Colorado Public Radio lays off 15 staff due to financial challenges

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Colorado Public Radio is laying off 15 employees due to a budget deficit, CEO Stewart Vanderwilt told staff in a Wednesday email obtained by Current.

The cuts affected employees in CPR’s standalone podcast unit, production staff for CPR’s on-site performance studio, and full- and part-time music staffers, according to a statement from the organization.

Despite closing its podcast studio, the organization will focus on on-demand audio that is “centered around original news content,” according to the statement. It will also add two podcast producer positions to its newsroom.

Brad Turner, EP of Audio Innovations Studio, the station’s podcast team, no longer works at CPR, according to his station profile page.

“We have come to this decision after looking hard at our current revenue and projections for the coming year,” Vanderwilt said in his email. “We need to be on a path to sustainability, and we must restore some of the resources and benefits that were previously eliminated or frozen.”

Vanderwilt added that conversations with staff over the last year about the station’s financial challenges “have focused on efforts to reduce expenses while seeking revenue growth in order to eliminate our ongoing deficit. Unfortunately, to align our expenses with our revenue projections, we need to reassess our priorities and implement more significant measures.”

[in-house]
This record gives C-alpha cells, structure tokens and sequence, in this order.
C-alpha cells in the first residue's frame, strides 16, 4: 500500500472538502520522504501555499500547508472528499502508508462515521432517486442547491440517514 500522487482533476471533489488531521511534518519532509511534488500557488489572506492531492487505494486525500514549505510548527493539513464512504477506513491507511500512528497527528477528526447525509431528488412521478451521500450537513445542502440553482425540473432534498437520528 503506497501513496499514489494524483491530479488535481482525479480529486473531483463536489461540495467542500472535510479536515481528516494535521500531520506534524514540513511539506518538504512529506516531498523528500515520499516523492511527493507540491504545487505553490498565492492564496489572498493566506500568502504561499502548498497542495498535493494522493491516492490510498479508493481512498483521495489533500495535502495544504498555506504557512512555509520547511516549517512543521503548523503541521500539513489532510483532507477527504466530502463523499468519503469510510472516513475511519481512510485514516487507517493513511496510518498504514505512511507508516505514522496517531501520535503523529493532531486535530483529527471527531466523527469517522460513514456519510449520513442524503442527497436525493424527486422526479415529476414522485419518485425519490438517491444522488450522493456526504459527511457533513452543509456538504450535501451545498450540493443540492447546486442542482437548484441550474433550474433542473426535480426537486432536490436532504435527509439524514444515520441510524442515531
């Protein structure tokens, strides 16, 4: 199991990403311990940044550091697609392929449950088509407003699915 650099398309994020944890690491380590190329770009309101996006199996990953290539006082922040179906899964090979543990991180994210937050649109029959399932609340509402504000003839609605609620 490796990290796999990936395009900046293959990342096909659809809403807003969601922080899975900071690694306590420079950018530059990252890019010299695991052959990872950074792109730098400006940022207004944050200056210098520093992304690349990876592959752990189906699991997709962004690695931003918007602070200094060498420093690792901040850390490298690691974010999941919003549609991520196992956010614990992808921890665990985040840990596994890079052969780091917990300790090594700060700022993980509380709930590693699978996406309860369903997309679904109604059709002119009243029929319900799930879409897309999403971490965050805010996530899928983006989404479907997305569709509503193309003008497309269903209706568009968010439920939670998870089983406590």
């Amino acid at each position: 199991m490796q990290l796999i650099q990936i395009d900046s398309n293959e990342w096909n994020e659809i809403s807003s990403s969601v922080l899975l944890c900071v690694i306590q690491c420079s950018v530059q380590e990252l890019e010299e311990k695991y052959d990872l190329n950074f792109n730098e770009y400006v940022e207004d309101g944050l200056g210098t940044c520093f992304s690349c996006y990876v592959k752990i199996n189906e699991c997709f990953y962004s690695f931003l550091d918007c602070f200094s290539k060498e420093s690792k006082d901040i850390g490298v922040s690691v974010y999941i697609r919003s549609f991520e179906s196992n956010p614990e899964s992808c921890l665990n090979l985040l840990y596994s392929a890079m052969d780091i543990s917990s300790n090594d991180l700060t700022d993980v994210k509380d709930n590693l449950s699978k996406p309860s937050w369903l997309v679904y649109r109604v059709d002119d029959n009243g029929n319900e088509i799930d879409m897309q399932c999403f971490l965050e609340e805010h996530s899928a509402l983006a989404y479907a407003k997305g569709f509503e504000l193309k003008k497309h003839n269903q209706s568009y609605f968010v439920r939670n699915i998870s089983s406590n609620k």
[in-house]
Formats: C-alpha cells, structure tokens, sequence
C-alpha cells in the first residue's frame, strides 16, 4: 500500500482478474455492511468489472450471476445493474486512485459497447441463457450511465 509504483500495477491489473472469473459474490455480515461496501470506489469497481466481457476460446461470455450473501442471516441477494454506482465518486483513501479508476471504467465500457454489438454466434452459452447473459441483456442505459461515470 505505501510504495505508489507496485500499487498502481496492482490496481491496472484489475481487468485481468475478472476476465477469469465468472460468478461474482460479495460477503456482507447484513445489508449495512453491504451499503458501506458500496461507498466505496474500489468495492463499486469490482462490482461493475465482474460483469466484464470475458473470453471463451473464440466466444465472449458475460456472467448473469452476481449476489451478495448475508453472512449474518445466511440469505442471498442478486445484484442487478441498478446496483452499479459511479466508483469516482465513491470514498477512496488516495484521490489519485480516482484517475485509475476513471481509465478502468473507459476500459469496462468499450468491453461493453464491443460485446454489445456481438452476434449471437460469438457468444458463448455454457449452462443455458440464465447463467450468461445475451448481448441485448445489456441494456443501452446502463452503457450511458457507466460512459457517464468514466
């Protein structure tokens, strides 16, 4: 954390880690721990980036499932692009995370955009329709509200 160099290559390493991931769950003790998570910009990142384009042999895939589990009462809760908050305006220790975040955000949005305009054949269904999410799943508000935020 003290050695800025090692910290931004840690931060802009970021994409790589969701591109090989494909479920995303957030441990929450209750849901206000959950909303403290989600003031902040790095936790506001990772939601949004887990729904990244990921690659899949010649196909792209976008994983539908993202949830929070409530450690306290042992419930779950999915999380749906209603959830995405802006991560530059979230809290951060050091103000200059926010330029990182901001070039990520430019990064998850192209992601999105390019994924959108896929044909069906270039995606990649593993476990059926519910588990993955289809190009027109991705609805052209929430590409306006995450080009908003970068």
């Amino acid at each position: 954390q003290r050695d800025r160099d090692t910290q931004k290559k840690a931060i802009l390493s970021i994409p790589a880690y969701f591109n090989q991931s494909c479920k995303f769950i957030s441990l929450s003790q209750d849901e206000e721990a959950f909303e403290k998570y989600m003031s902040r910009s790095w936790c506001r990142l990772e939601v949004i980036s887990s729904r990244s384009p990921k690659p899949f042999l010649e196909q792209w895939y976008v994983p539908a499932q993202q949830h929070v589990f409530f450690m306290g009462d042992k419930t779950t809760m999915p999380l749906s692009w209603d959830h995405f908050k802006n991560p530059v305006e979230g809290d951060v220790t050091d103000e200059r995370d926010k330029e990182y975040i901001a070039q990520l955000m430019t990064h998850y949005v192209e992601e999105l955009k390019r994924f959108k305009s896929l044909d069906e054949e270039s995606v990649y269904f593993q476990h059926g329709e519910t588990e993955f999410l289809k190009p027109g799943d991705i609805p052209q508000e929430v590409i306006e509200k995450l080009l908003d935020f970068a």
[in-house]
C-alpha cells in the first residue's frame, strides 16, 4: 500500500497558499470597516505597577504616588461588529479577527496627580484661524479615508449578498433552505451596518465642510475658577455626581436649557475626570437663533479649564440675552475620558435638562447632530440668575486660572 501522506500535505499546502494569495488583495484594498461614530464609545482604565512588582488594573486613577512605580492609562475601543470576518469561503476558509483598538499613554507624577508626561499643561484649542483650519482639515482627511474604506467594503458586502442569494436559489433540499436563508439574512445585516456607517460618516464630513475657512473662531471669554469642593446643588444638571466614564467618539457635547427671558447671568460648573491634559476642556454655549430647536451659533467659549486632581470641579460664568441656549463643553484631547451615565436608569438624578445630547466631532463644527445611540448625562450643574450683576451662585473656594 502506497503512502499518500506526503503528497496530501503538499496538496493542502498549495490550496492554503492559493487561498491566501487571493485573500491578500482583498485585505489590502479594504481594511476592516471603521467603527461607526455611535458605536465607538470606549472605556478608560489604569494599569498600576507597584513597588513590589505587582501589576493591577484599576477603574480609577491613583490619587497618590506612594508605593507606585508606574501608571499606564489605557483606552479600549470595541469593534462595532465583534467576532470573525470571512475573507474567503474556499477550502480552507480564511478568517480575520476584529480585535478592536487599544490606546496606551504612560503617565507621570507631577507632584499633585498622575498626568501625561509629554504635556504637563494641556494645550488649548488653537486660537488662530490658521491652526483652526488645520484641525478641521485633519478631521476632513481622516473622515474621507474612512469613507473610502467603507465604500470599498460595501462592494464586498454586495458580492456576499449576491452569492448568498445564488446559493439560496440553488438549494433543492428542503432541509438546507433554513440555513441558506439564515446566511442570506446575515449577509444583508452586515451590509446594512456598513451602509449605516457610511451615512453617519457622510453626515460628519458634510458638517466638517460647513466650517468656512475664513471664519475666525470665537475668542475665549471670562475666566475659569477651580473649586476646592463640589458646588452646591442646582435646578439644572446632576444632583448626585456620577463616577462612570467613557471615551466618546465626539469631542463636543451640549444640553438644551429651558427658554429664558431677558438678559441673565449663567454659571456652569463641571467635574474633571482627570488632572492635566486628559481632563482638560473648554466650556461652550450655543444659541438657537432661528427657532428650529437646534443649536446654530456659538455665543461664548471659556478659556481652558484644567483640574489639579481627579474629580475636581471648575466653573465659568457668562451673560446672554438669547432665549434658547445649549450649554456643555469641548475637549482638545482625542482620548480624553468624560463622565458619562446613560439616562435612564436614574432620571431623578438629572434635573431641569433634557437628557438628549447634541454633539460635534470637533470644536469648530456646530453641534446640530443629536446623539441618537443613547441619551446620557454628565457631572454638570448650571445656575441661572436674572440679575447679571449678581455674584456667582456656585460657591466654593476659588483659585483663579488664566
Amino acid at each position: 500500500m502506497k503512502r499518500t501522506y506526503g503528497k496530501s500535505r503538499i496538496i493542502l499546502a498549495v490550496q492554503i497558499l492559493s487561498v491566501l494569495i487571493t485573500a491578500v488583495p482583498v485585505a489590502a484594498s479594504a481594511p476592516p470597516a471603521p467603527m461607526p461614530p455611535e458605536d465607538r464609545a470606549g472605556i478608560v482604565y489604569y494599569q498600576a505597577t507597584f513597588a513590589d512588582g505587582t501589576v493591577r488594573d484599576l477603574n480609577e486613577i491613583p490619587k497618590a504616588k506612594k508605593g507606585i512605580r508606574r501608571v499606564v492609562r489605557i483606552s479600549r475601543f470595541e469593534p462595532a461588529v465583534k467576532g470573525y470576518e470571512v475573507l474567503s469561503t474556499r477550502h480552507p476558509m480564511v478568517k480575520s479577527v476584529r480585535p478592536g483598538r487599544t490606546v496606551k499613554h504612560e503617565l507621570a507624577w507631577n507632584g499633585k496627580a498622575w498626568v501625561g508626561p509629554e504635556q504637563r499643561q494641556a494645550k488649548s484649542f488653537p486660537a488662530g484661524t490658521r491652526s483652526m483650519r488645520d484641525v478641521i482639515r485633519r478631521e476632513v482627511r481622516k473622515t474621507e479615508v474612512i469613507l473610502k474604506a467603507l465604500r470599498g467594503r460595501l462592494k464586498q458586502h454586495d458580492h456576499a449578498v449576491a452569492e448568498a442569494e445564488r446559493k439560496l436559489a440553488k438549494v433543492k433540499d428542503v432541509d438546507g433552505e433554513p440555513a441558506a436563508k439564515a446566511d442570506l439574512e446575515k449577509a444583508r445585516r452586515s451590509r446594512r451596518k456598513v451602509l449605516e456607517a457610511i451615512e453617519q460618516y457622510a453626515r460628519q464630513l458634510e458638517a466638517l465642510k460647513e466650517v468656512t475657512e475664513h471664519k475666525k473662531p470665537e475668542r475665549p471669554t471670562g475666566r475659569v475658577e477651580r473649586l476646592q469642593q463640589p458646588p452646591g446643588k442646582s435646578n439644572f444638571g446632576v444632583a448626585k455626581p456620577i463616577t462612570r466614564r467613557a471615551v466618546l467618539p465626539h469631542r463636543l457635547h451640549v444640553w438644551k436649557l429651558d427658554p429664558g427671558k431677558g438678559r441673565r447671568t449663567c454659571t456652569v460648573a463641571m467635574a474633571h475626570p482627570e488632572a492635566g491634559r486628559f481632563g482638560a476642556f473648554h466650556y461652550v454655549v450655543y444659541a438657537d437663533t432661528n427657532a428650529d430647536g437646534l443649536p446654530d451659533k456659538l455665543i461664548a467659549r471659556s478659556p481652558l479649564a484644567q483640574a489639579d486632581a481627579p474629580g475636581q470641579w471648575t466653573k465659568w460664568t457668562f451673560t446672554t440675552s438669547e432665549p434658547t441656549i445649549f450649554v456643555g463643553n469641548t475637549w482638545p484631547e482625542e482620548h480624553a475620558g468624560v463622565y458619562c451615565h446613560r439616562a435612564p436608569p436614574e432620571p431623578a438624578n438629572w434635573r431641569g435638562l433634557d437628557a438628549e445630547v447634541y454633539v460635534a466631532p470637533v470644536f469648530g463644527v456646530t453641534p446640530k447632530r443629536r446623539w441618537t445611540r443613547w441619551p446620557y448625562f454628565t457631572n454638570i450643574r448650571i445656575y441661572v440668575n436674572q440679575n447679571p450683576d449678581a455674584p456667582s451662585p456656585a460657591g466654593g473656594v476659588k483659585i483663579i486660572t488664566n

A financial statement on CPR’s website shows that the station’s operating deficit grew from more than $1.3 million in 2022 to more than $2.3 million last year. According to the station’s 990 filings, its staffing grew from 151 people in 2018 to 217 in 2022.

The station’s financial statement also shows that while revenue grew by more than $2 million from 2022 to 2023, expenses grew by more than $3 million. Programming and production expenses accounted for the bulk of the increase.

The layoffs “are not a reflection of the quality of work of our talented colleagues,” Vanderwilt wrote. 

In its statement, CPR said it will “move forward with a driving priority to be first and foremost a journalistic organization committed to being Colorado’s long-term home institution for news.”

It will also focus on “original news content and digital growth,” and “exploring additional revenue opportunities for CPR’s music services, CPR Classical and Indie 102.3, will become a greater priority.”

Update: This article has been updated with a statement from CPR.

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